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Noam Chomsky slaps down 9/11 truther: People spend an hour on the Internet and think they know physics
By Eric W. Dolan
Monday, November 25, 2013 10:22 EST

MIT professor Noam Chomsky doesn’t know what happened to “Building 7″ of the World Trade Center on September 11, 2001.

But he is convinced that so-called “9/11 Truthers” don’t have the answer.

During a lecture on “Policy and the Media Prism” at the University of Florida a few weeks ago, 9/11 truth activist Bob Tuskin said the mainstream media had covered up evidence that Building 7 imploded in a controlled demolition. Tuskin asked Chomsky if he was finally ready to “jump on board with” 9/11 conspiracy theories.

“You’re right that there’s a consensus among a miniscule number of architects and engineers,” Chomsky replied. “They are not doing what scientists and engineers do when they think they’ve discovered something.”

“What you do when you think you’ve discovered something is write articles in scientific journals, give talks at the professional societies, go to the civil engineering department at MIT or Florida or wherever you are, and present your results, then proceed to try to convince the national academies, the professional society of physicists and civil engineers, the departments of the major universities, convince them that you’ve discovered something.”

“There happen to be a lot of people around who spend an hour on the Internet and think they know a lot physics, but it doesn’t work like that. There’s a reason there are graduate schools in these departments,” he continued.

Chomsky dismissed the claim that scientists and engineers hadn’t followed typical procedures because they felt intimidated by the government. He said publishing an article in an academic journal was virtually risk-free compared to other forms of political activism.

“There is just overwhelming evidence that the Bush administration wasn’t involved,” Chomsky added. “Very elementary evidence. You don’t have to be a physicist to understand it. You just have to think for a minute.”

He noted that the Bush administration blamed the 9/11 attacks on Saudi hijackers. If the U.S. government had staged the attacks as a pretense to invade Iraq, they could have just as easily blamed Iraqi hijackers and avoided the need to “concoct wild stories about weapons of mass destruction” as their justification.

Watch video, uploaded to YouTube by Bob Tuskin, below:

Eric W. Dolan has served as an editor for Raw Story since August 2010, and is based out of Sacramento, California. He grew up in the suburbs of Chicago and received a Bachelor of Science from Bradley University. Eric is also the publisher and editor of PsyPost. You can follow him on Twitter@ewdolan.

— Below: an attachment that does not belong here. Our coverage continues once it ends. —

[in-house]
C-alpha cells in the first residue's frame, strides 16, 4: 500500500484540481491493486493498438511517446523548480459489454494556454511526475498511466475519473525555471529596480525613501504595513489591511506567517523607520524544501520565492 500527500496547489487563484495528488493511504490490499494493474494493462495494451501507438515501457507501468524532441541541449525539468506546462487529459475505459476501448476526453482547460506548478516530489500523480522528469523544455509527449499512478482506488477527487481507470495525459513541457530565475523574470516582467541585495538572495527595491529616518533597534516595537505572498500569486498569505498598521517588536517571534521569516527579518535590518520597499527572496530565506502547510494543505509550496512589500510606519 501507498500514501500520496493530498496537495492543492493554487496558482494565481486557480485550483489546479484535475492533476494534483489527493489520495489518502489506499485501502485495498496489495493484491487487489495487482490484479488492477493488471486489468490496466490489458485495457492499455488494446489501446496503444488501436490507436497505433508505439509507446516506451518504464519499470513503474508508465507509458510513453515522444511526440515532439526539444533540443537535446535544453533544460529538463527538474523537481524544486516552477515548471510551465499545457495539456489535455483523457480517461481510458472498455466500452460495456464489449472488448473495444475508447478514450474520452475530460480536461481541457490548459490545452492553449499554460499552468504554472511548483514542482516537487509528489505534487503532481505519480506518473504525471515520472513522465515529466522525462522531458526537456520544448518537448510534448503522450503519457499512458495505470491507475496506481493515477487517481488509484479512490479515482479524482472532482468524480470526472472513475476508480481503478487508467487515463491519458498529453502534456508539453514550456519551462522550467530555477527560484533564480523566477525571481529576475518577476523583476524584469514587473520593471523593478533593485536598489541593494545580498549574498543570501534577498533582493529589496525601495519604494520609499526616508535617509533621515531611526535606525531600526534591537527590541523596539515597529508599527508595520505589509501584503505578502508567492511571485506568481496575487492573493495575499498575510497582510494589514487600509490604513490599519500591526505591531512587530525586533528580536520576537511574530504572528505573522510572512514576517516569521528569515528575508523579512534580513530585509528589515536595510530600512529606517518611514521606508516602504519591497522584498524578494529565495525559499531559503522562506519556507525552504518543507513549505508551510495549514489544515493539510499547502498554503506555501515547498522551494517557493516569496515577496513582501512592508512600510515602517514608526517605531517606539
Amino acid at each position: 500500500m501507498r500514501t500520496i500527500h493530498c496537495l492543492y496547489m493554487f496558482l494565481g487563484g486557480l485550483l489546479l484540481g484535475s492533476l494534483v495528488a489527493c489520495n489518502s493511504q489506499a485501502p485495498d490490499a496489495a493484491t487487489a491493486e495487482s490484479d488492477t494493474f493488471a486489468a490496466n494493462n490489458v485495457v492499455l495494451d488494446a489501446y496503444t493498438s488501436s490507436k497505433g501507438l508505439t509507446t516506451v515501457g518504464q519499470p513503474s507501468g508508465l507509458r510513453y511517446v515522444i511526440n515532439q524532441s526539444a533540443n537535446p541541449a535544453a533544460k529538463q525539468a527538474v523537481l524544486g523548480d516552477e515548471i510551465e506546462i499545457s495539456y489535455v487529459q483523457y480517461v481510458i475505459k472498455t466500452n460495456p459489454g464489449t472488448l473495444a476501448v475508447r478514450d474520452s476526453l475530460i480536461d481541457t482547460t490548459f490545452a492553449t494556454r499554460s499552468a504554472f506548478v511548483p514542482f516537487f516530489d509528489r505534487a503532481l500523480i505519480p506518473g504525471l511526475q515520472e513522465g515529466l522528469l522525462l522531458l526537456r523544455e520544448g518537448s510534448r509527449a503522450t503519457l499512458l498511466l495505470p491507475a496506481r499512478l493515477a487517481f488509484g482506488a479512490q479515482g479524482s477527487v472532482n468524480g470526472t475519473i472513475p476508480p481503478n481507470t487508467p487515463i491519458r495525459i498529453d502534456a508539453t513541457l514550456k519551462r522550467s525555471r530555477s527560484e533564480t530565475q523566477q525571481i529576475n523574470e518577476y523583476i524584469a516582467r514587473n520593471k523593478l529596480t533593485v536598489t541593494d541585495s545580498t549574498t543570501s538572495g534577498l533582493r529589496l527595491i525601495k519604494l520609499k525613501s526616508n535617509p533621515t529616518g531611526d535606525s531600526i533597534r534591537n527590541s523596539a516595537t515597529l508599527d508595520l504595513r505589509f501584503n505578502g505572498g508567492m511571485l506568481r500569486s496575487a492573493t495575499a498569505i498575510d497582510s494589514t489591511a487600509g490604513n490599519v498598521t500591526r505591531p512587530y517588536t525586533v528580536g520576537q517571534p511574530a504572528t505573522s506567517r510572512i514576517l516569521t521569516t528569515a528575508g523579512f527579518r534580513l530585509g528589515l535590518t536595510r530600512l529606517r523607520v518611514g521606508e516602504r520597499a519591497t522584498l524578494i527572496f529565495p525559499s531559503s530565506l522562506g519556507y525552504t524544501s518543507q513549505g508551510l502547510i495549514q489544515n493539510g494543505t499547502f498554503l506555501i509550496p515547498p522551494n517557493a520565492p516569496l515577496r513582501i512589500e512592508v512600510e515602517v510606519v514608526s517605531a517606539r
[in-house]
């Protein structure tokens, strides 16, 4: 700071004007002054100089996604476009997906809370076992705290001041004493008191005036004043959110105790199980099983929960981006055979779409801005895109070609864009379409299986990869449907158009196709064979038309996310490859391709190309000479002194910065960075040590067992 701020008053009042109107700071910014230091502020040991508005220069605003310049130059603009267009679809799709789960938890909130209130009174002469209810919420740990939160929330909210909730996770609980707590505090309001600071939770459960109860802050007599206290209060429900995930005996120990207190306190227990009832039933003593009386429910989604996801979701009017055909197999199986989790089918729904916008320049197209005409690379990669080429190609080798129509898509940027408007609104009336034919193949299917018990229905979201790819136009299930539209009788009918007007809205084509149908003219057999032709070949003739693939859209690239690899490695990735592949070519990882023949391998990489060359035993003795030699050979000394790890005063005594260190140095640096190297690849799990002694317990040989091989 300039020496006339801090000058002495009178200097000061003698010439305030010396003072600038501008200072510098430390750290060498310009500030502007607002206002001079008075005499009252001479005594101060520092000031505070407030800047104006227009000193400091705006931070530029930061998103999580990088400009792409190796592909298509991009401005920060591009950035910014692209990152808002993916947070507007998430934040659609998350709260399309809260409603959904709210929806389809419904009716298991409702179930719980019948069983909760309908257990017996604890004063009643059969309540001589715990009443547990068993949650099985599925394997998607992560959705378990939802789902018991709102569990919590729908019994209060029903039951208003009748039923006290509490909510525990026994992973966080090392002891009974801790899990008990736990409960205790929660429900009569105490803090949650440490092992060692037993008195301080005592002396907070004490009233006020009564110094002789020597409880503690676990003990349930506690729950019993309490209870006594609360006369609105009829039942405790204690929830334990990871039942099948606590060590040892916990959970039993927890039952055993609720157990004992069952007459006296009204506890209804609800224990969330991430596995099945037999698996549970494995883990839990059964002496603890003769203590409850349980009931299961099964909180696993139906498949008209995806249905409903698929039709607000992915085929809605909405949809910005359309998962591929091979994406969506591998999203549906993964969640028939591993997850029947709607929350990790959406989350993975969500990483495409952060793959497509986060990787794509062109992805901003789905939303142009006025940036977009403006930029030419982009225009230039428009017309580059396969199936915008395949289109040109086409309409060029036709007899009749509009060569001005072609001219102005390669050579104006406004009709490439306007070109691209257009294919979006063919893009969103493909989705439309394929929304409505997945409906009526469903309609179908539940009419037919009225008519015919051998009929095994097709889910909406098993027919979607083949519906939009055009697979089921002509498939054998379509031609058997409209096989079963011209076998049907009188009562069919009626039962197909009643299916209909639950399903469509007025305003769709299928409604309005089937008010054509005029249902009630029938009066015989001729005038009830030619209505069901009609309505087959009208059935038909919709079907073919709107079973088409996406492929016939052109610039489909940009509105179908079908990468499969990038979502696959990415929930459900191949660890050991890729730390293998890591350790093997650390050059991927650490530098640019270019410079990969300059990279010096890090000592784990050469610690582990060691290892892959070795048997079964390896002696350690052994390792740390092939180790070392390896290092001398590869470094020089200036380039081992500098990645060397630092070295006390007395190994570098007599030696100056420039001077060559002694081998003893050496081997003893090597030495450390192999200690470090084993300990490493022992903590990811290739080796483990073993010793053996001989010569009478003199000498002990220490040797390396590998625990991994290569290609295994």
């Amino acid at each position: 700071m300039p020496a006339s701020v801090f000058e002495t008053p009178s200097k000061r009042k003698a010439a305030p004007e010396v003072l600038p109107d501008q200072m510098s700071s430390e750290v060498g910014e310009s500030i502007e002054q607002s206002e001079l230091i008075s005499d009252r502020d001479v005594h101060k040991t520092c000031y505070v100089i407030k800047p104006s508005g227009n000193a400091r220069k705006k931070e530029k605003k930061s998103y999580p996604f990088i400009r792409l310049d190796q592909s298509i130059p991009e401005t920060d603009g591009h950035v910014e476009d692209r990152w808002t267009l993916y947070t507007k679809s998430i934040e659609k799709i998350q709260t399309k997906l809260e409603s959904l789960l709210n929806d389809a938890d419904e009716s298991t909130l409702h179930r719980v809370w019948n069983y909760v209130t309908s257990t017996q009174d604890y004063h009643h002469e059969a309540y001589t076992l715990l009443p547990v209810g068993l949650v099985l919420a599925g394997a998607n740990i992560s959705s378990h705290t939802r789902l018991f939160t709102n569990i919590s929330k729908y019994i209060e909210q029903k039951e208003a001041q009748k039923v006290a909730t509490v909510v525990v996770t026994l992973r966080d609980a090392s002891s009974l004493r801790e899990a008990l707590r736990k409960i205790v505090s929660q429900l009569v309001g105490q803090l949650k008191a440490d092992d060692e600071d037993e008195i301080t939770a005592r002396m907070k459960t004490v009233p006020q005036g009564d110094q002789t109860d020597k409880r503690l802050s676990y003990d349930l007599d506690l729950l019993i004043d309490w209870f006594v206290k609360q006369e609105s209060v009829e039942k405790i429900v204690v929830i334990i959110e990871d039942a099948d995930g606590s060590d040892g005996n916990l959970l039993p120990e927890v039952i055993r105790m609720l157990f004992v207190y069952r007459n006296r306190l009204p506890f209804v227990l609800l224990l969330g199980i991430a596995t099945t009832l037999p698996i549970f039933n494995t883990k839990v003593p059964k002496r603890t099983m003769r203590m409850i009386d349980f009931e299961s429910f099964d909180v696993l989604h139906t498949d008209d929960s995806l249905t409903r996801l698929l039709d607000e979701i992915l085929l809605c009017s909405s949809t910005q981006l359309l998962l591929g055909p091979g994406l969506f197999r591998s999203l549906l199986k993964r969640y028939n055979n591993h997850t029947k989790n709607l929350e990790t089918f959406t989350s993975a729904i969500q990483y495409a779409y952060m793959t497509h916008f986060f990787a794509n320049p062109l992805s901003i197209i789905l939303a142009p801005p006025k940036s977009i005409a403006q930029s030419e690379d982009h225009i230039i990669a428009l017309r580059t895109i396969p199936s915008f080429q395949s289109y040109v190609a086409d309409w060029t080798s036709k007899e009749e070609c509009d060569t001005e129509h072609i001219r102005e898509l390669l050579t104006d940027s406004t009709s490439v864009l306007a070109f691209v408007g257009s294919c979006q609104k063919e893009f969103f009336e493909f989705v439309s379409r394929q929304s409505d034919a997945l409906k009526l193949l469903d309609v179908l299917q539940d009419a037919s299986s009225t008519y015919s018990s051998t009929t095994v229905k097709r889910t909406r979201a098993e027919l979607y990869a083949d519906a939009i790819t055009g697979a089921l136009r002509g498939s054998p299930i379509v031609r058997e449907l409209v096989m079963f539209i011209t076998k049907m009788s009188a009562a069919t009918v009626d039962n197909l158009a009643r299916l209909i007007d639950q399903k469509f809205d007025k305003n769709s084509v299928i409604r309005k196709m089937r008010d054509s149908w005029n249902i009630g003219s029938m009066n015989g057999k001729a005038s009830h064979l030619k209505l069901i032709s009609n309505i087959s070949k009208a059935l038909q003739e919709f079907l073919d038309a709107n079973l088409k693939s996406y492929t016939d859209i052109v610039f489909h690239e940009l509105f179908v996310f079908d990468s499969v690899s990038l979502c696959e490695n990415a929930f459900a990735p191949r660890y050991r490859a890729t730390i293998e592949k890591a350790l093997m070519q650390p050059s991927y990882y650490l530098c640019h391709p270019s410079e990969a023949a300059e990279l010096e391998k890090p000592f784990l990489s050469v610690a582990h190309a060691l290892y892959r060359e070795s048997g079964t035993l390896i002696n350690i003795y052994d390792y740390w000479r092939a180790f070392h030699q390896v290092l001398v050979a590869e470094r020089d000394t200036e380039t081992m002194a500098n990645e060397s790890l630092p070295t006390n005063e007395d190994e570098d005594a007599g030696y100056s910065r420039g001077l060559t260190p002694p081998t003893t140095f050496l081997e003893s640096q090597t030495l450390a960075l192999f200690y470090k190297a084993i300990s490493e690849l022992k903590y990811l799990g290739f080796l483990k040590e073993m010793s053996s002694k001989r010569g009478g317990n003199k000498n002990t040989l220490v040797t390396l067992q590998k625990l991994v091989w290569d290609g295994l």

Is that an echo I hear?

Chompsky's opinion of the Kennedy assassination (from http://archive.zcommunications.org/chomchatarch.htm ) (emphasis added is mine):

I know very little about the assassination. The only thing I’ve written about it is that the claim that it was a high–level conspiracy with policy significance is implausible to a quite extraordinary degree. History isn’t physics, and even in physics nothing is really ‘proven,’ but the evidence against this claim is overwhelming, from every testable point of view, remarkably so for a historical event. Given that conclusion, which I think is very well founded (that I have written about, a lot), I have no further interest in the assassination, and while I’ve read a few of the books, out of curiosity, I haven’t given the matter any attention and have no opinion about how or why JFK was killed.People shouldn’t be killed, whether they are presidents or kids in the urban slums. I know of no reason to suppose that one should have more interest in the JFK assassination than lots of killings not far from the White House.… One cannot adopt a left–wing perspective (or any other perspective) on an issue that one has no interest in and nothing to say about.… There is no “left–wing” or “right–wing” perspective. The evidence is so overwhelming that questions of interpretation hardly arise. If someone can show that they do, I’ll gladly look. But what I have looked at on this question (for example, various elaborate theories about JFK’s alleged intentions on Vietnam, or policy changes resulting from his death, or similar things about Cuba, the Cold War, etc.) simply does not begin to withstand rational inquiry. That’s true even of work by personal friends who are serious scholars on other issues, but who become so irrational on this issue that they cannot even read the words that are before their eyes, sometimes in the most remarkable ways.As for whether “power elites perceived JFK to be a threat to the status quo,” the statement is close to meaningless. If someone can produce some coherent version of the statement, and then some evidence for that version, I’ll be glad to look at it.

Chomsky Makes No Sense

Chomsky's whole umwelt makes no sense whatsoever. The U.S., according to him, acts in bad faith globally, yet no one is responsible; it all happens in a vacuum.

I can name that tune in 4 notes

Chomsky (sic): "There are no generals."

Good thoughts, Peter. Your comment caused me to think if we could synthesize and ween it down even further.

Chomsky is making himself ridiculous.

I remember Rawstory...

Before they were purchased.

It's all in my book, and elsewhere.